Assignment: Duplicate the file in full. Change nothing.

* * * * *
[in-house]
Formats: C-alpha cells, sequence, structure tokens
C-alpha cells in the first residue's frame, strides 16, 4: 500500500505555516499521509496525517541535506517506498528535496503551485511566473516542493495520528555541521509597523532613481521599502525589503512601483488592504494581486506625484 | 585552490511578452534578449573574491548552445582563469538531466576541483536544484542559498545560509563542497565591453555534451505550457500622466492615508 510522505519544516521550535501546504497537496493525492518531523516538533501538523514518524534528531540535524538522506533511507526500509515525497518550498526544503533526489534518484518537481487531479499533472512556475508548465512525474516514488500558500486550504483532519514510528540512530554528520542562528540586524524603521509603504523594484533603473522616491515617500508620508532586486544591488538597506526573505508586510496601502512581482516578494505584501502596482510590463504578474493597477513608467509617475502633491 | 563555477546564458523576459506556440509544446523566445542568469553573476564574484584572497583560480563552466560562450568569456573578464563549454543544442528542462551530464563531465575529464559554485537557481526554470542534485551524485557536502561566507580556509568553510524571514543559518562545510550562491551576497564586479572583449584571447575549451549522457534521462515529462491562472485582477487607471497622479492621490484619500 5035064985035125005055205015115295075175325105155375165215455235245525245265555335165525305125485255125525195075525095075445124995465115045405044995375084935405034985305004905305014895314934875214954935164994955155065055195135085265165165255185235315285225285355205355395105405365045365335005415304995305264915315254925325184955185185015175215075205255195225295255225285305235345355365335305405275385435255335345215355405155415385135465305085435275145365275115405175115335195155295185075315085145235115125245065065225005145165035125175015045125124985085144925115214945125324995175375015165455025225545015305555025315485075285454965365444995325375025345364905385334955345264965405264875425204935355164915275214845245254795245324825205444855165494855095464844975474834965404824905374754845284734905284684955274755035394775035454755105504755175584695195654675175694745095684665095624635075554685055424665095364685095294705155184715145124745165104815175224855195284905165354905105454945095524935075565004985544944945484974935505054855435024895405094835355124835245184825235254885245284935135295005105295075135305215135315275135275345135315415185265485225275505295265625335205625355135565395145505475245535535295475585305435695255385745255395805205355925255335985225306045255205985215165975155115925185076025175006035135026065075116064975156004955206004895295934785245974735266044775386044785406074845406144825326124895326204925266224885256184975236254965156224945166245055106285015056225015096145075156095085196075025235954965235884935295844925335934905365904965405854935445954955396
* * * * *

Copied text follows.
[in-house]
Formats: C-alpha cells, sequence, structure tokens
C-alpha cells in the first residue's frame, strides 16, 4: 500500500505555516499521509496525517541535506517506498528535496503551485511566473516542493495520528555541521509597523532613481521599502525589503512601483488592504494581486506625484 | 585552490511578452534578449573574491548552445582563469538531466576541483536544484542559498545560509563542497565591453555534451505550457500622466492615508 510522505519544516521550535501546504497537496493525492518531523516538533501538523514518524534528531540535524538522506533511507526500509515525497518550498526544503533526489534518484518537481487531479499533472512556475508548465512525474516514488500558500486550504483532519514510528540512530554528520542562528540586524524603521509603504523594484533603473522616491515617500508620508532586486544591488538597506526573505508586510496601502512581482516578494505584501502596482510590463504578474493597477513608467509617475502633491 | 563555477546564458523576459506556440509544446523566445542568469553573476564574484584572497583560480563552466560562450568569456573578464563549454543544442528542462551530464563531465575529464559554485537557481526554470542534485551524485557536502561566507580556509568553510524571514543559518562545510550562491551576497564586479572583449584571447575549451549522457534521462515529462491562472485582477487607471497622479492621490484619500 5035064985035125005055205015115295075175325105155375165215455235245525245265555335165525305125485255125525195075525095075445124995465115045405044995375084935405034985305004905305014895314934875214954935164994955155065055195135085265165165255185235315285225285355205355395105405365045365335005415304995305264915315254925325184955185185015175215075205255195225295255225285305235345355365335305405275385435255335345215355405155415385135465305085435275145365275115405175115335195155295185075315085145235115125245065065225005145165035125175015045125124985085144925115214945125324995175375015165455025225545015305555025315485075285454965365444995325375025345364905385334955345264965405264875425204935355164915275214845245254795245324825205444855165494855095464844975474834965404824905374754845284734905284684955274755035394775035454755105504755175584695195654675175694745095684665095624635075554685055424665095364685095294705155184715145124745165104815175224855195284905165354905105454945095524935075565004985544944945484974935505054855435024895405094835355124835245184825235254885245284935135295005105295075135305215135315275135275345135315415185265485225275505295265625335205625355135565395145505475245535535295475585305435695255385745255395805205355925255335985225306045255205985215165975155115925185076025175006035135026065075116064975156004955206004895295934785245974735266044775386044785406074845406144825326124895326204925266224885256184975236254965156224945166245055106285015056225015096145075156095085196075025235954965235884935295844925335934905365904965405854935445954955396